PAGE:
Food Safety Magazine

FSM eDigest | January 7, 2014

Is Raw Milk Increasing Risk in Our Food Supply?

By Michael J. Pearsall

Is Raw Milk Increasing Risk in Our Food Supply?

Recently, there has been trend in the marketplace to produce, sell and consume raw, or unpasteurized, milk products. This is being driven by a belief by some consumers that pasteurized milk is not as wholesome as raw or unpasteurized milk—in spite of the facts from many studies that have shown that pasteurization does not significantly change the nutritional value of milk and dairy products.

This movement toward a preference for raw milk products is being adopted by concerned parents, vegetarians and organic food enthusiasts. While they are entitled to their beliefs, the introduction of raw milk for packaging—without pasteurization—into the same facilities producing pasteurized milk products could pose a very real risk to the safety of the food processing and delivery system.

People worldwide have been consuming pasteurized milk since the early 1900s because it is nutritional and safe. The pasteurization process reduces or eliminates pathogenic bacteria, that is, species of Listeria, Campylobacter, Escherichia coli and Salmonella, that cause a number of diseases that lead to sickness, disability and/or death, particularly in younger children.

If the consumers of raw milk products want to accept these disease risks and consume a raw milk product, that is their privilege. But how does this small number of buyers impact the rest of us?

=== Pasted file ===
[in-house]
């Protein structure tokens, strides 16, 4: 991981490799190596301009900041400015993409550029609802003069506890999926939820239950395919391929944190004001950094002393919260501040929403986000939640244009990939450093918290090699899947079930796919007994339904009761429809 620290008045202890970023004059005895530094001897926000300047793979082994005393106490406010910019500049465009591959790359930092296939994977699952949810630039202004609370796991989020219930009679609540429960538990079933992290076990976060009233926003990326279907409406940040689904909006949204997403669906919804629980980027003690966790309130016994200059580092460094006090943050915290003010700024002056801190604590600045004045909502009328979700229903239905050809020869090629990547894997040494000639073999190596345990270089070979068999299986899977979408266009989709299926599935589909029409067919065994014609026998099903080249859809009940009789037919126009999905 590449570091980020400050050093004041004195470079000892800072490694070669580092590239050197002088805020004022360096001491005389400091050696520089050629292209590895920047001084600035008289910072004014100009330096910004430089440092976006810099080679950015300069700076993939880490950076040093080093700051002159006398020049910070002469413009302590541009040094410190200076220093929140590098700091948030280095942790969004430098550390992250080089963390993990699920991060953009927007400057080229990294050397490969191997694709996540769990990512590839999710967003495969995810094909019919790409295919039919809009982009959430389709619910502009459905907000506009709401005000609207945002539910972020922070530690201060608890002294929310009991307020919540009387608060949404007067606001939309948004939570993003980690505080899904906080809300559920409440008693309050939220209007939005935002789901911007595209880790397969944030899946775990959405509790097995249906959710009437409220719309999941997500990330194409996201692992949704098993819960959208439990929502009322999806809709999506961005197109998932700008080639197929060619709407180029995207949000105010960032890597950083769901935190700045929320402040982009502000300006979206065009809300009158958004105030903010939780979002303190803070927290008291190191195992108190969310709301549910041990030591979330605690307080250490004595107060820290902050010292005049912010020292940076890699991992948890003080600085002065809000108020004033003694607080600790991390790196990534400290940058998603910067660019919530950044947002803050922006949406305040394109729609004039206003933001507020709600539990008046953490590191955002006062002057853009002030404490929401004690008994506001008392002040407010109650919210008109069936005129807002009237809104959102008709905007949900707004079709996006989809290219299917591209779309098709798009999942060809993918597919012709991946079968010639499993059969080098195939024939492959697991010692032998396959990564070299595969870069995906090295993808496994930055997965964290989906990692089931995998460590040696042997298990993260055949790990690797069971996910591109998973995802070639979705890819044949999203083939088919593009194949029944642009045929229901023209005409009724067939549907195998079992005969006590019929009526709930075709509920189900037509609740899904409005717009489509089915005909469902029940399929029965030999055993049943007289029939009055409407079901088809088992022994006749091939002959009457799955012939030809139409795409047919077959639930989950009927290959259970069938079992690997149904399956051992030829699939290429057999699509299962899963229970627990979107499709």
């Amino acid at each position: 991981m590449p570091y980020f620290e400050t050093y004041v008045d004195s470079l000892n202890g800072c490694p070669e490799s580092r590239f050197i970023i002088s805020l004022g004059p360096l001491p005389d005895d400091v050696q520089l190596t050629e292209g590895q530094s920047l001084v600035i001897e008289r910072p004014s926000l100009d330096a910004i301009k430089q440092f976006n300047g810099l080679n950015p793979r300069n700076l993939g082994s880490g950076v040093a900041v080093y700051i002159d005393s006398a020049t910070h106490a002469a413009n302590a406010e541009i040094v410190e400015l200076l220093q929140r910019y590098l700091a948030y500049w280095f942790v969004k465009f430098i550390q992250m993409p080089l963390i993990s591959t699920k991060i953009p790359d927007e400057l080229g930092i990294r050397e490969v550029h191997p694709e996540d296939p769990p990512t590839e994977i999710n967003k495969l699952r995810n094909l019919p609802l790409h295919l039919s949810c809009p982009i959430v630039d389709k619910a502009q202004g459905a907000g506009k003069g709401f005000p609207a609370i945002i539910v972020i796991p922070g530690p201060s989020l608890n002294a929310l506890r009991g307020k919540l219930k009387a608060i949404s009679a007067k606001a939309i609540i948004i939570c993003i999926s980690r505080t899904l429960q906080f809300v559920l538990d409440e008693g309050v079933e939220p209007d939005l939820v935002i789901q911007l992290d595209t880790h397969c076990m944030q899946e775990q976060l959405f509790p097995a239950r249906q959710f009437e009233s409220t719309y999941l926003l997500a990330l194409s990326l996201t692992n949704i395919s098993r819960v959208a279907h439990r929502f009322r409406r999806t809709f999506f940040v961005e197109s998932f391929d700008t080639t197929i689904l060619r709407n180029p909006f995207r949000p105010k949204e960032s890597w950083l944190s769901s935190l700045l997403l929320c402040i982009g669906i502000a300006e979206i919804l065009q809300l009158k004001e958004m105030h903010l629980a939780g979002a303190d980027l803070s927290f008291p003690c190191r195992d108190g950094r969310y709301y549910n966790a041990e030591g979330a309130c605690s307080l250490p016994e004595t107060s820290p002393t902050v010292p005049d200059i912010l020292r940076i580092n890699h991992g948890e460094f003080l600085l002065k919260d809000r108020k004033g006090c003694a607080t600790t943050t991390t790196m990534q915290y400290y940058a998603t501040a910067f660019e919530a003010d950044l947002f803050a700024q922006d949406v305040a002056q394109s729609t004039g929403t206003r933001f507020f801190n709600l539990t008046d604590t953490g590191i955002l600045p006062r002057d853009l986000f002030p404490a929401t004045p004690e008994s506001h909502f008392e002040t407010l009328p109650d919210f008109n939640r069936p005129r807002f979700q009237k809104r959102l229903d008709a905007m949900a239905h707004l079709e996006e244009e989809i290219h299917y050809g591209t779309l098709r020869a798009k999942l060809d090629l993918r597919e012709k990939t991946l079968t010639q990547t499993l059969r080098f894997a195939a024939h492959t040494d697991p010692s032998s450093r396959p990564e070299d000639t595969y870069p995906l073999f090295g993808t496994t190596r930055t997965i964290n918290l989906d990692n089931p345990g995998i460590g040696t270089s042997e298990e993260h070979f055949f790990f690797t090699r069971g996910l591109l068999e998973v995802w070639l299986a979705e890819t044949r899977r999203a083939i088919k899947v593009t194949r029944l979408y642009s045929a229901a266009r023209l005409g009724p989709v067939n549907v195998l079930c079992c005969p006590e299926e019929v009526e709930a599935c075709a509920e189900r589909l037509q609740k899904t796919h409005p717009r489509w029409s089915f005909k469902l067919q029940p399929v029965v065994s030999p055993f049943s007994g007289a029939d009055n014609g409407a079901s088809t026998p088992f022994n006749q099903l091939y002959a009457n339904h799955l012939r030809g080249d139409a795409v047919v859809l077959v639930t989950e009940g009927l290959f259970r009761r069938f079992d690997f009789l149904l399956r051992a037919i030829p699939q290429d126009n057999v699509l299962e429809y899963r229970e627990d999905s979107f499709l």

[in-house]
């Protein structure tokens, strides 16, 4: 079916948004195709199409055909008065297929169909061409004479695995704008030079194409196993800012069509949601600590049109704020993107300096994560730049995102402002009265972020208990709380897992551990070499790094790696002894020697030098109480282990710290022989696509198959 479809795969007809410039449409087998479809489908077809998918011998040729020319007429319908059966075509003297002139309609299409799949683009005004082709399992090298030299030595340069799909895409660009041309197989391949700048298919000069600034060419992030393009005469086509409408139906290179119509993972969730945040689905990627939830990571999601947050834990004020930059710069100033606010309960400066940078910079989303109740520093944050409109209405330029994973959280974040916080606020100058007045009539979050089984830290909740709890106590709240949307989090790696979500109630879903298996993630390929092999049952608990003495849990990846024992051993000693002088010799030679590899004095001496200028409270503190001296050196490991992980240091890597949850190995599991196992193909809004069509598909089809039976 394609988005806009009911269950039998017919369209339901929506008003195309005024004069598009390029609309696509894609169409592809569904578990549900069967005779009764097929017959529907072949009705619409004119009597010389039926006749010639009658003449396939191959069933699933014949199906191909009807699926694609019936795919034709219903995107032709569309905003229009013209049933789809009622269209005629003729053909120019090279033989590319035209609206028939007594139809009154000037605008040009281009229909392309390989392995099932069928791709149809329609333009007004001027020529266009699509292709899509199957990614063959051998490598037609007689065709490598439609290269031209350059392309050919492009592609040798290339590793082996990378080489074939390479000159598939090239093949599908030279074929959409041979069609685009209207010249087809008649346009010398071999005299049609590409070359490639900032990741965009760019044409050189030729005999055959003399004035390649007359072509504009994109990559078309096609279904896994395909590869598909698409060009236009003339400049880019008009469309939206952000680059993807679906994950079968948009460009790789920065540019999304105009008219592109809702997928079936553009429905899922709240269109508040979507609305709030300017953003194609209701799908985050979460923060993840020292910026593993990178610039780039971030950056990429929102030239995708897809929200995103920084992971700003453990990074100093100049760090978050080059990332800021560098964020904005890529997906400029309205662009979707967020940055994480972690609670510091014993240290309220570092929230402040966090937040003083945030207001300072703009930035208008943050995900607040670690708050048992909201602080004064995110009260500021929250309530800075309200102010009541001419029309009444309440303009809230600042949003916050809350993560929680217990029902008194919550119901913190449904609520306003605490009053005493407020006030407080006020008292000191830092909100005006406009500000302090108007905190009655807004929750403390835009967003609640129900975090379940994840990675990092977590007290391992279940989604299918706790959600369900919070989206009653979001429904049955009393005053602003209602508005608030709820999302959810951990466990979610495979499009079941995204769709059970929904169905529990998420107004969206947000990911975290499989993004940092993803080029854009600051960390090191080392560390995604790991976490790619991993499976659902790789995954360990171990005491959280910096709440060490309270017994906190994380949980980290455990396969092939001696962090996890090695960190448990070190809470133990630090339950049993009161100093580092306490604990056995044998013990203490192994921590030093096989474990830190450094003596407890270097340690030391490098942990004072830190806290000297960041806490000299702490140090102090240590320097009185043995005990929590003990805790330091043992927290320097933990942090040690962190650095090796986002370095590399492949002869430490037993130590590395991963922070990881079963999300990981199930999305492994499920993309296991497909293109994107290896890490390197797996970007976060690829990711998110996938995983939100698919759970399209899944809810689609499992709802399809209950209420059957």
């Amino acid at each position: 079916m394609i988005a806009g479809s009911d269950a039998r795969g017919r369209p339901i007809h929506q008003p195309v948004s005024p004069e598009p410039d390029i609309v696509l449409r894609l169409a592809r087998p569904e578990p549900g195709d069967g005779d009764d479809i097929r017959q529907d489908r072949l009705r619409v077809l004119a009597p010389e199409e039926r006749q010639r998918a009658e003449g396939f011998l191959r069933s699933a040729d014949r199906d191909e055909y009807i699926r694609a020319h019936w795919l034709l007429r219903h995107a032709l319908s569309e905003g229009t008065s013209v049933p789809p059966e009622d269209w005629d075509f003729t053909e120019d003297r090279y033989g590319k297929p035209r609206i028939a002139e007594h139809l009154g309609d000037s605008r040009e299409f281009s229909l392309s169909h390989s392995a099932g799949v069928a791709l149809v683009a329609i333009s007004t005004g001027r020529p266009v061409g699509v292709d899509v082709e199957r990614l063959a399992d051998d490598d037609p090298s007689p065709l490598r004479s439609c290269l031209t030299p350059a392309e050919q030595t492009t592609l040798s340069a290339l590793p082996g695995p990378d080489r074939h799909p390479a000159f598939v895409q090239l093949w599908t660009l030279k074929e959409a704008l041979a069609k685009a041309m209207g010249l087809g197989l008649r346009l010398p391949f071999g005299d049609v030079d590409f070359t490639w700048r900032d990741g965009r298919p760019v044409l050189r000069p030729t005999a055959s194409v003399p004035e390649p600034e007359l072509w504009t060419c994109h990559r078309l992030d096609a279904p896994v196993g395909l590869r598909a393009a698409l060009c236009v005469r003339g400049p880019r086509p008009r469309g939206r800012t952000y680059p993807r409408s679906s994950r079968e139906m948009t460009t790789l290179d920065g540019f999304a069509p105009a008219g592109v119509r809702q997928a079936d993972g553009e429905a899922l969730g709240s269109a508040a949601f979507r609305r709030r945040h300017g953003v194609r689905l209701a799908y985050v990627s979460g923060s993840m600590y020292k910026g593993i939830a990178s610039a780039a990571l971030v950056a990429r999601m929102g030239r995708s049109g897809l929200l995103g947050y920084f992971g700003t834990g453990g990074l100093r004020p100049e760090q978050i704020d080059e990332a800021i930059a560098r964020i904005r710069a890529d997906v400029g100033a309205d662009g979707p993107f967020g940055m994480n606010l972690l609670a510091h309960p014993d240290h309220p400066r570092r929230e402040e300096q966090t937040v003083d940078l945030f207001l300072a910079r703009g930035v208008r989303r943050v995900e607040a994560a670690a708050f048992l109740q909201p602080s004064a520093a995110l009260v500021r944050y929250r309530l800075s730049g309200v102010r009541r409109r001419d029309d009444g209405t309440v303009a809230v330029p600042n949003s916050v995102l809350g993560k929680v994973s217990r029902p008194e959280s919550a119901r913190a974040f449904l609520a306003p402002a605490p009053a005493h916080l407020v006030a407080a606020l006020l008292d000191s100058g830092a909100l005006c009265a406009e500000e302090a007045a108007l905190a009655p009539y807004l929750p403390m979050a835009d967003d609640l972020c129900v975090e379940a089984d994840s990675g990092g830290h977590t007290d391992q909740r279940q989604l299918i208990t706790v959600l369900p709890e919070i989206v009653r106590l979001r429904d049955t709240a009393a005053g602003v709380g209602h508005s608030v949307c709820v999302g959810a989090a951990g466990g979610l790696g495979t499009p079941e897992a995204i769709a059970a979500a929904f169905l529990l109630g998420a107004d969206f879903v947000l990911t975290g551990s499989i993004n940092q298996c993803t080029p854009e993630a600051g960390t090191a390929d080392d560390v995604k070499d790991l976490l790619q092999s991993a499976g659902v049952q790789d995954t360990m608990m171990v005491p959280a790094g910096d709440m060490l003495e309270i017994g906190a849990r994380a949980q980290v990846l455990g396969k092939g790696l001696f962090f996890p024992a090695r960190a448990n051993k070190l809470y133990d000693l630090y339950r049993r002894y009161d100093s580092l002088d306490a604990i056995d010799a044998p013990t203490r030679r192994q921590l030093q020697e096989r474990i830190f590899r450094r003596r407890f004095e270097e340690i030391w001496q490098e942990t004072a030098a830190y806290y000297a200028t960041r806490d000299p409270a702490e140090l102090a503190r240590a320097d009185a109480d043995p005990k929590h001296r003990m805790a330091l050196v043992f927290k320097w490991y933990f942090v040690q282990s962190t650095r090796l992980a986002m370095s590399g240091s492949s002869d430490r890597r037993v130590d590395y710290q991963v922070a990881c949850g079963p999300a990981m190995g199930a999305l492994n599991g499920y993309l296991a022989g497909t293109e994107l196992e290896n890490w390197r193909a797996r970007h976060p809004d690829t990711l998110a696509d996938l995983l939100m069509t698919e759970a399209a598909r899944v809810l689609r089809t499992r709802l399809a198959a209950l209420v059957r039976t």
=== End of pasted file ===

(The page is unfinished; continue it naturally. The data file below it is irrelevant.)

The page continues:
Ask yourself this question: Where are most raw milk products are processed? Answer: In the same facilities that process pasteurized milk products. This means that raw milk products are being introduced to the normally “clean” side of the dairy operation. In this case, “clean” means all apparatus after the kill step of pasteurization that comes into contact with the product.

These dairy products could be milk, cheese, yogurt, sour cream, butter or others. Knowing that pathogenic bacteria could be in the raw milk, contaminants are purposely being introduced into what was previously the clean side of the operation. Thus, the risks of infection have increased for the general public.

If a dairy processor decides to begin producing raw milk products, they must adjust their processes to ensure they can prevent the raw milk products from contaminating the safe dairy products with their control. This will involve a thorough hazard analysis as to how the safe products can become contaminated within the manufacturing process.

Pathogen risks post-pasteurization will obviously increase, therefore, sanitation methods and microbiological testing regimes may have to change. Not to mention the handling of raw milk products in processes such as aging, warehousing and transport. The practices would be kin to the storage and handling of allergens.

When there is such a dramatic change such as the introduction of a known high-risk material into a system that has spent years lowering their risks of food contamination, pre-emptive planning should be in place regardless of the public demand put on the system. This may come in the form of regulation as is prevalent in many states.

In any case, a dairy processor that has been producing pasteurized products who is considering introducing raw milk products to their product portfolios should weigh gains in profits with the much higher risks to the safety of their customers and the potential financial liability to their business.

Michael J. Pearsall is food safety business development director, UL-DQS Inc. He has over 30 years of professional experience in food and beverage processing, packaging material manufacturing, product development and implementation, process improvement, quality system development and auditing.